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Session 35 - The Western Tradition (HAD).
Oral session, Monday, January 15
Salon del Rey Central, Hilton
The first known photographs of a comet were taken in 1858. The earliest astronomical telescopic photographs, daguerreotypes from 1850-51, had been made only when the violet focus of telescopes was found. Tracking remained a problem preventing astronomical objects from being photographed. When the Harvard refractor's tracking was improved in 1858, it was used by the Bonds and colleagues to photograph Comet Donati on a collodion plate. The plate remains in the archives of the Harvard College Observatory, though the image shows only very faintly and no tail can be seen. Bond was scooped the previous night by the commercial English photographer W. Usherwood, who used a portrait camera at a much lower focal ratio to capture the comet's tail. The plate was seen and evaluated by W.C. Bond. No further comet photography took place until 1881, when P.J.C. Janssen and J.W. Draper took the first generally recognized photographs of a comet, followed by D. Gill's photographs of the Great September comet of 1882.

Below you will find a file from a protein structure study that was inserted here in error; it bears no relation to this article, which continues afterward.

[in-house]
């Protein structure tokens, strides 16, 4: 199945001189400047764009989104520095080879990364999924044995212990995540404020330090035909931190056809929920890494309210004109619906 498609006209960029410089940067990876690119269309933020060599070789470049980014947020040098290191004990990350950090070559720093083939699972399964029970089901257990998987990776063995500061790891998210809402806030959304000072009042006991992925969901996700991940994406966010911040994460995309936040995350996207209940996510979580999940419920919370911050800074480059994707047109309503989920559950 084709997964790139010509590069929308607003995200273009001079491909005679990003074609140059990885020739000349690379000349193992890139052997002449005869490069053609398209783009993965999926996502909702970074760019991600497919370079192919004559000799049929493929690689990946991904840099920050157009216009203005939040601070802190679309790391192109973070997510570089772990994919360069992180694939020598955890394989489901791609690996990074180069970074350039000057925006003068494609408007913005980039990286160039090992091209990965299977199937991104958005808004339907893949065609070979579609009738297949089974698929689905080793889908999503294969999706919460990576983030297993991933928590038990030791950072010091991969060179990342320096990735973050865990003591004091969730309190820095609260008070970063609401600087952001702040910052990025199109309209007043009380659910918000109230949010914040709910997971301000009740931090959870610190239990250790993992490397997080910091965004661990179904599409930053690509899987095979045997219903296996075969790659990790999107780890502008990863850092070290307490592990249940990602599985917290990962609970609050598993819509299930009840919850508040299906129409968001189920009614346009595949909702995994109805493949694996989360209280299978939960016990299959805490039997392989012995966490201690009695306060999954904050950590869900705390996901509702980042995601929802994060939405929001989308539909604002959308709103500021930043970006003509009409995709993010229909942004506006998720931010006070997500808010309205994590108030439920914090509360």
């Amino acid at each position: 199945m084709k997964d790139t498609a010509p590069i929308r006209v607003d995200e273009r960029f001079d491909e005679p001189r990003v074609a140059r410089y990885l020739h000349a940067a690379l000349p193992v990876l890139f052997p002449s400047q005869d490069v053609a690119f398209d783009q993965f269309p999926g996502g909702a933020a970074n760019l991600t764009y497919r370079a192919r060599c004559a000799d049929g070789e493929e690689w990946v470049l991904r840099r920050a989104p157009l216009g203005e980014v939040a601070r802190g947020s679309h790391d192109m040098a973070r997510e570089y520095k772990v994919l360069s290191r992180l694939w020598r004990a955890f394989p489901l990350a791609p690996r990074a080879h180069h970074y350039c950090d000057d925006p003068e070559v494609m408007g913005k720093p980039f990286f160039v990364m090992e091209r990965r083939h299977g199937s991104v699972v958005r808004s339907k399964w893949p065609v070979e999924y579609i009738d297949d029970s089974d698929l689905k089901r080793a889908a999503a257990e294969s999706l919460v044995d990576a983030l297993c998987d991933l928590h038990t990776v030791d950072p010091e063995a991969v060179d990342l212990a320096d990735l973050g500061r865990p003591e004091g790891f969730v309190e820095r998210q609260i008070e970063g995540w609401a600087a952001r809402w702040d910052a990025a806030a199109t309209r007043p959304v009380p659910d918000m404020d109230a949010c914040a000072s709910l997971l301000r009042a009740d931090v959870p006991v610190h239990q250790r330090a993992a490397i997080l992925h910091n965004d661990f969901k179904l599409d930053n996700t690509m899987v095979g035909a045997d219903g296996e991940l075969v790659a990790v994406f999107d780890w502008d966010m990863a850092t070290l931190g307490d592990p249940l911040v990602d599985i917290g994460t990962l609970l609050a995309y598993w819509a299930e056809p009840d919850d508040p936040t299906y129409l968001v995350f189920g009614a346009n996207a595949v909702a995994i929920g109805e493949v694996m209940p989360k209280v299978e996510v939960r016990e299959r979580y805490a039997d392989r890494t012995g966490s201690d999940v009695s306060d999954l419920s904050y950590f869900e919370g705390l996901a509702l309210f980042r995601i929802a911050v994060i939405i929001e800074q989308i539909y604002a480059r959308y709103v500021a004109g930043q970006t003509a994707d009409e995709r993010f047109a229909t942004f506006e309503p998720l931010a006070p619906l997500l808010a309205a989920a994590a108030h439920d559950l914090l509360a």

This work was sponsored by two Senior Research Grants from the Getty Grant Program.
Program listing for Monday